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or da·da  (dä′dä)
A European artistic and literary movement (1916-1923) that flouted conventional aesthetic and cultural values by producing works marked by nonsense, travesty, and incongruity.

[French dada, hobbyhorse, Dada, of baby-talk origin.]

Da′da·ism n.
Da′da·ist adj. & n.
Da′da·is′tic adj.


(ˈdɑːdɑː) or


(Art Movements) a nihilistic artistic movement of the early 20th century in W Europe and the US, founded on principles of irrationality, incongruity, and irreverence towards accepted aesthetic criteria
[C20: from French, from a children's word for hobbyhorse, the name being arbitrarily chosen]
ˈDadaist n, adj
ˌDadaˈistic adj
ˌDadaˈistically adv


(ˈdɑ dɑ)

a movement in early 20th-century art and literature whose exponents challenged established canons of art, thought, and morality through nihilist works and outrageous behavior.
[1915–20; < French: hobby horse, childish reduplication of da giddyap]
da′da•ism, n.
da′da•ist, n., adj.
da`da•is′tic, adj.
da`da•is′ti•cal•ly, adv.


(c. 1915–23) An art movement originating in Zurich 1915, Dada (the name chosen at random) rejected accepted aesthetic values and advocated an irrational form of non-art or anti-art. Leading figures included the poet Tristan Tzara and the sculptor Jean Arp.
ThesaurusAntonymsRelated WordsSynonymsLegend:
Noun1.Dada - an informal term for a fatherdada - an informal term for a father; probably derived from baby talk
begetter, father, male parent - a male parent (also used as a term of address to your father); "his father was born in Atlanta"
2.dada - a nihilistic art movement (especially in painting) that flourished in Europe early in the 20th century; based on irrationality and negation of the accepted laws of beauty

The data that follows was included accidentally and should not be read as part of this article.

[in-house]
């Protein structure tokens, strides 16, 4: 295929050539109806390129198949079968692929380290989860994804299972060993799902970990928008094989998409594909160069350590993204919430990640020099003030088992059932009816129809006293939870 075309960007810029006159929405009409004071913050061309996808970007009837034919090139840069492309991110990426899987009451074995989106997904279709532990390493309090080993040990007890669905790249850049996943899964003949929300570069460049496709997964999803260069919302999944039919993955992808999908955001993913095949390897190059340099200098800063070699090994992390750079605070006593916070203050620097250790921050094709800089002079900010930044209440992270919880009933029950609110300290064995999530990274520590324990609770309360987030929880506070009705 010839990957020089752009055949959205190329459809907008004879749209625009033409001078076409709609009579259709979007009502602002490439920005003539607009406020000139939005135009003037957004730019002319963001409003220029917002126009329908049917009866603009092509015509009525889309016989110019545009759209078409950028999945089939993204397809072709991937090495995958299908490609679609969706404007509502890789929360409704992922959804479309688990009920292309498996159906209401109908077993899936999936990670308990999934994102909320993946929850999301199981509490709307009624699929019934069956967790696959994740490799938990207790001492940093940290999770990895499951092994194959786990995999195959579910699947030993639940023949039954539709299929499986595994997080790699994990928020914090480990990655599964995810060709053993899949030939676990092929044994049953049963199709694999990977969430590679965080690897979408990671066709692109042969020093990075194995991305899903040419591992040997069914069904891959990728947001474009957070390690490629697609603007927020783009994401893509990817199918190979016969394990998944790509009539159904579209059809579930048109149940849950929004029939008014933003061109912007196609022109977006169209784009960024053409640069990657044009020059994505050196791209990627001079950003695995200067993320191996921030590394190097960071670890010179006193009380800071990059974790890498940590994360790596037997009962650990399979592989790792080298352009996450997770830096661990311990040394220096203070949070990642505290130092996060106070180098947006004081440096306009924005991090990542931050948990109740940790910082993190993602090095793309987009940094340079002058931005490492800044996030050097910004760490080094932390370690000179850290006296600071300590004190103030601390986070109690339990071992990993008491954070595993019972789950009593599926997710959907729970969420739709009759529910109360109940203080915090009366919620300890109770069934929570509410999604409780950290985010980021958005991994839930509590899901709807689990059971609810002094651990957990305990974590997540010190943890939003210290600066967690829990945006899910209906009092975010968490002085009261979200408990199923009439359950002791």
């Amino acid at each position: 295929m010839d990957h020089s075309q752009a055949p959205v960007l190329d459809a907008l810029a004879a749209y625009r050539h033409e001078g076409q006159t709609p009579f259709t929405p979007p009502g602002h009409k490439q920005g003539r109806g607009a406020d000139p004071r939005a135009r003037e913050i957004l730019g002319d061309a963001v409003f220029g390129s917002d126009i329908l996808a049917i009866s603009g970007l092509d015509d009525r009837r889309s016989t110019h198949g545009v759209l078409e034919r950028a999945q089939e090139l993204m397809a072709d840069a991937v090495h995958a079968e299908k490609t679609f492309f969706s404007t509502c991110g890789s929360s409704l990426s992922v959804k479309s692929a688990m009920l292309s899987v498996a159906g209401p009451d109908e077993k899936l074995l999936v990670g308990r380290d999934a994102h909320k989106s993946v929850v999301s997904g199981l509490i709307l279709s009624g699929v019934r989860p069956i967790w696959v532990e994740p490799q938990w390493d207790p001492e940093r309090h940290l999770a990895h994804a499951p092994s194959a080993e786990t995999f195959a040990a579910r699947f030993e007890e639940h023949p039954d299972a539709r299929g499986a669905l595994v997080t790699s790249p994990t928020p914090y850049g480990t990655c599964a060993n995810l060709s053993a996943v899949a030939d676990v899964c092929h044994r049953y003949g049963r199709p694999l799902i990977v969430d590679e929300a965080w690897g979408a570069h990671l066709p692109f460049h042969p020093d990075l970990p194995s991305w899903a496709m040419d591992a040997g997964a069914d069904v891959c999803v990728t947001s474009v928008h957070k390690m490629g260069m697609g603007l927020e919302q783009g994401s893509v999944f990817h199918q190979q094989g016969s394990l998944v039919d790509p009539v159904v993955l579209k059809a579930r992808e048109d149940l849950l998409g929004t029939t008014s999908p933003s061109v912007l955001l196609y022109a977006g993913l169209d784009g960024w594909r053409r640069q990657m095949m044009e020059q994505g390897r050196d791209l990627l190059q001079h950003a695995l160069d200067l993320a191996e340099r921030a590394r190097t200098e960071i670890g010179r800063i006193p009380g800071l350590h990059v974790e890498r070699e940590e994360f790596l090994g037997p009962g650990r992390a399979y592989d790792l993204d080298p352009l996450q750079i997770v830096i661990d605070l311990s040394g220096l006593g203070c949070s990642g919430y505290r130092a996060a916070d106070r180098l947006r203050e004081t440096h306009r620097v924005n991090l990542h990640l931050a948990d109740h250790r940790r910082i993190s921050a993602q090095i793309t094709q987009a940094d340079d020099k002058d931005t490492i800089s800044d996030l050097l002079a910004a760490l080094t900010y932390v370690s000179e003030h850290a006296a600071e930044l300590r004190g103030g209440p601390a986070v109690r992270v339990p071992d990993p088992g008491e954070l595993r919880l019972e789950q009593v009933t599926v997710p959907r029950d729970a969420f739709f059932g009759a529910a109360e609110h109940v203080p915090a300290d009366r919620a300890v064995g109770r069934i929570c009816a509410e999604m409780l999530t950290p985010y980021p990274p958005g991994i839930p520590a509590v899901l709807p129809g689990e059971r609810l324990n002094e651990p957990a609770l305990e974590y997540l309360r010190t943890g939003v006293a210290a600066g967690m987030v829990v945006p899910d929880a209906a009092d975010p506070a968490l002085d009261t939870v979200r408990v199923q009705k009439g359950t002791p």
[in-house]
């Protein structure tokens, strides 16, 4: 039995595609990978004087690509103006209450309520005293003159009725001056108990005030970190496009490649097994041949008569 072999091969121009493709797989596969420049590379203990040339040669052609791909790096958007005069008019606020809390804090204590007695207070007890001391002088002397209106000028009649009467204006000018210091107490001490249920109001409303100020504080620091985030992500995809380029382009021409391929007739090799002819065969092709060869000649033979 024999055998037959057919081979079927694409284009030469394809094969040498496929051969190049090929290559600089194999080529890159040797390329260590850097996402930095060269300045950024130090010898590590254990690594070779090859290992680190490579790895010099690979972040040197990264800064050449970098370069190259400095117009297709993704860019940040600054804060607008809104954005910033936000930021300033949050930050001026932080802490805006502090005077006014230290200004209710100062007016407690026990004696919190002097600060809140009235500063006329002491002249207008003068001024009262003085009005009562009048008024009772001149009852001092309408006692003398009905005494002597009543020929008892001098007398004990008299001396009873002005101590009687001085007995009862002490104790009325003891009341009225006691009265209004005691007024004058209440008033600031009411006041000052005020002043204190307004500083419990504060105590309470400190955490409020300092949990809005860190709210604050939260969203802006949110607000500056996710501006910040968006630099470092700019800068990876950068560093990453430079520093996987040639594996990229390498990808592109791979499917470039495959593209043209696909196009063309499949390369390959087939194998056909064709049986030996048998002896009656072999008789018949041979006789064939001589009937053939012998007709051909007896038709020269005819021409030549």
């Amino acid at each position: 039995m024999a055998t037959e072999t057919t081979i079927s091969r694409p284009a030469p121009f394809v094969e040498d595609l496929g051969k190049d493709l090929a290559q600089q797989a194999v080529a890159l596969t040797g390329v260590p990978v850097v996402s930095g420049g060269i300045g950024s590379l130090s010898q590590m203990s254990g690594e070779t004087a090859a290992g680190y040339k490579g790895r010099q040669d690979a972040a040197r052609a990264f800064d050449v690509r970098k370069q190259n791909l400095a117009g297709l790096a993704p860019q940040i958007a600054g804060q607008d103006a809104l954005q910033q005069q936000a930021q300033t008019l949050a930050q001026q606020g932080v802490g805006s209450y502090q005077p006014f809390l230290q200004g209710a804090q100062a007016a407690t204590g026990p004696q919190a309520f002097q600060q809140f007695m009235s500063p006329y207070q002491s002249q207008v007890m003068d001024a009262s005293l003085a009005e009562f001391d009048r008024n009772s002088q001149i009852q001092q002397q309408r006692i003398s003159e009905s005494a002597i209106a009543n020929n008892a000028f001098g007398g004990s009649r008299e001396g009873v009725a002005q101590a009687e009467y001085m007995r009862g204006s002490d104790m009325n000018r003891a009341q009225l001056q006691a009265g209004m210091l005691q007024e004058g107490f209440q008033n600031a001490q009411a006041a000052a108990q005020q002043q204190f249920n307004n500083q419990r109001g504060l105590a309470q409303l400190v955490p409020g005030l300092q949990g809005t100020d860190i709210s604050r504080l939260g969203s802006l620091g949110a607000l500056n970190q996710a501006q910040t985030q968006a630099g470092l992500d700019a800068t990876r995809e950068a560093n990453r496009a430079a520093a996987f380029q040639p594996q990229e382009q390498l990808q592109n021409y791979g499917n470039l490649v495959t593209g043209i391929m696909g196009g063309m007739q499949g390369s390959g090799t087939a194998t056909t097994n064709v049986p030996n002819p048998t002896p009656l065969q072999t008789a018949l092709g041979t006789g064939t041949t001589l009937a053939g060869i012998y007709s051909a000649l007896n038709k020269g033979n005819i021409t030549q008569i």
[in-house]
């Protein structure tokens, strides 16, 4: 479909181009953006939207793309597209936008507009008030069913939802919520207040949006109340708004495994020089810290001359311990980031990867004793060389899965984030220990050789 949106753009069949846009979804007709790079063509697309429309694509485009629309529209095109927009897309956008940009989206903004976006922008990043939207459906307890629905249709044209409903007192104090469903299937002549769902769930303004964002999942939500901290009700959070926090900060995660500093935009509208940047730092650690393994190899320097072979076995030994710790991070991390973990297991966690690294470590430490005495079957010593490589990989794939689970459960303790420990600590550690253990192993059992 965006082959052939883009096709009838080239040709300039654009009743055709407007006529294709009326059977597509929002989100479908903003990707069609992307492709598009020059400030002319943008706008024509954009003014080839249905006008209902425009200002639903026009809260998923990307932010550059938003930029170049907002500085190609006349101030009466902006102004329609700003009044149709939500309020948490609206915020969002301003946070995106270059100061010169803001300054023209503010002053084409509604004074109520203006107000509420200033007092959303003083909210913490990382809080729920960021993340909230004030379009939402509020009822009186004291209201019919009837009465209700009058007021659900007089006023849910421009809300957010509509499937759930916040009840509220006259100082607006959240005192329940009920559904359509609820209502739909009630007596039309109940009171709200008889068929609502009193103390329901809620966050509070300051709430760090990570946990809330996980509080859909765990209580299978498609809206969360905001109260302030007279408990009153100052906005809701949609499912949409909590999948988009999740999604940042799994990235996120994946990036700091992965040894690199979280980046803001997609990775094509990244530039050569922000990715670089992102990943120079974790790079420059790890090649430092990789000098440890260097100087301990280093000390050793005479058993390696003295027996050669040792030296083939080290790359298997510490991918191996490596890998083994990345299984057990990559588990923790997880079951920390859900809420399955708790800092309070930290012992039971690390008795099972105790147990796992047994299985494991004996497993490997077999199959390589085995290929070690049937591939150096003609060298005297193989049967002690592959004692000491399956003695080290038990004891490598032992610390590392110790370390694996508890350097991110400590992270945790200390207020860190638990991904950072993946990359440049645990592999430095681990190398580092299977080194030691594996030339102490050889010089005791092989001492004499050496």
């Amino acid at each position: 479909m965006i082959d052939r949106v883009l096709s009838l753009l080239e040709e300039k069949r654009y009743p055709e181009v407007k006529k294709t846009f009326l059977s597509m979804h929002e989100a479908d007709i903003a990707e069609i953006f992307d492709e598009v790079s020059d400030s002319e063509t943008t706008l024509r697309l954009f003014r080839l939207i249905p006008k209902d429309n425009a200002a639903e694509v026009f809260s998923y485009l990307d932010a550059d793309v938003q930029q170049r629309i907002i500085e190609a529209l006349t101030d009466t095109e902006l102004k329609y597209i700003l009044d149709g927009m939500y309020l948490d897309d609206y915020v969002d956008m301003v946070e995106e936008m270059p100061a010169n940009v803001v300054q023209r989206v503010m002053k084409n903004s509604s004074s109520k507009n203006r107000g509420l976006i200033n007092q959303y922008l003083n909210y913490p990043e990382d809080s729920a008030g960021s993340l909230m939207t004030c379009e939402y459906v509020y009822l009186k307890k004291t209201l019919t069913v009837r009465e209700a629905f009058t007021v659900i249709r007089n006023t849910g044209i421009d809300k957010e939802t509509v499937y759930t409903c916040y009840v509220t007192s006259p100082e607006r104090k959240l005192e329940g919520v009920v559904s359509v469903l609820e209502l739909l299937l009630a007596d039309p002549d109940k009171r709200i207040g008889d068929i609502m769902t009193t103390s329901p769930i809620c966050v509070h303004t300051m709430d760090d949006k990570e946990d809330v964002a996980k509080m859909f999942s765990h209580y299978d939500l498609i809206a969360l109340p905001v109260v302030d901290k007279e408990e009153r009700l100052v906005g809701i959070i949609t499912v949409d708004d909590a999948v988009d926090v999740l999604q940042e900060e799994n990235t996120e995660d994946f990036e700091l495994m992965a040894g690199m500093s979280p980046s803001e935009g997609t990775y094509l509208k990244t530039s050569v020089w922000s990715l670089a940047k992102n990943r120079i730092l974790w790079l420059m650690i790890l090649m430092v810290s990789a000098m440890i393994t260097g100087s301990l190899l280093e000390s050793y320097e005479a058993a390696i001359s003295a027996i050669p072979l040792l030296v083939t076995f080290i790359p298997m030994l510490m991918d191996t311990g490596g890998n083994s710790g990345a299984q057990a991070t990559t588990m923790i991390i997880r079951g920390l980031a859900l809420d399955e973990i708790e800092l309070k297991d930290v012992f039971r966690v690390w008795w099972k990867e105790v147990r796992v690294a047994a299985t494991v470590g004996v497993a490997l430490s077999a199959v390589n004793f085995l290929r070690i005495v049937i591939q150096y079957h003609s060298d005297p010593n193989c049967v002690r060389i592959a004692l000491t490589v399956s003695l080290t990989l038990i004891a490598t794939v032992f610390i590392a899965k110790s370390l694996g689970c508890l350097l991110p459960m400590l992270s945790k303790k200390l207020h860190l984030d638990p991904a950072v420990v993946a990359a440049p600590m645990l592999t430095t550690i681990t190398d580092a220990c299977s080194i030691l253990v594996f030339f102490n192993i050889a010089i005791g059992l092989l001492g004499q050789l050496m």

art movement, artistic movement - a group of artists who agree on general principles


A. Ndada m, dadaísmo m
B. ADJdadaísta


n (Art) → Dada m
References in periodicals archive ?
Bolshevik Party--for the Dadaists were attempting to create Year One of
There would come a time when the Dadaists did not disdain the advances of the mainline art trade, but meanwhile kept their distance from it.
The political stand of the surrealists and dadaists put them beyond the scope of any fundamentally conservative movement.
We return to more familiar ground with the Dadaists, whose rejection of past art led them to destroy it in the creation of something new.
The Dadaists, MET Theatre, through July 27, $20; (323) 957-1152.
This sort of nonsense, harmless though it may be, now characterises a British Art Movement and attracts the patronage of people with more money than sense, but in fact is neither original nor clever - whereas the Dadaists who pioneered these ideas, did so with a fine sense of irony, and would have been delighted that their 'art' had been destroyed.
While acknowledging the prominent role played by dadaists and surrealists in the earlier twentieth century, Homburg writes that art of "more recent decades is informed by increasingly open boundaries between the literary and visual media," partly at least (Drucker reminds us) as a result of the transformation of production and reproduction technologies, graphic and print media alone having moved from centuries-old hot- and cold-type processes to photographic manipulation to hypermedia within just a few generations.
For this project I showed my tenth grade Advanced Art students collages by Cubists, Dadaists, and Romare Bearden.
Dabbling in art had left me with some notions about Monet, Manet, Degas, Van Gogh, Toulouse-Lautrec, Picasso, Braque, and the Surrealists and Dadaists.
In his lifetime they attracted Dadaists and Surrealists - though Roussel was unaware of their aesthetics - and there's a superficial resemblance between some of them and the novels of Ronald Firbank written at the same time, but they more closely resemble the works of his followers, like Mathews's early novels, Kenneth Koch's novel The Red Robins and his narrative poems, and Sorrentino's recent novels.
The Dadaists exalted absurdity and incongruity, the art of non sequitur, in works that surprised, shocked, and seethed with anti war and anti society sentiments.
Elsewhere in the show, Bailey appeared to make explicit reference to the absurdist visions of Hannah Hoch and other Dadaists.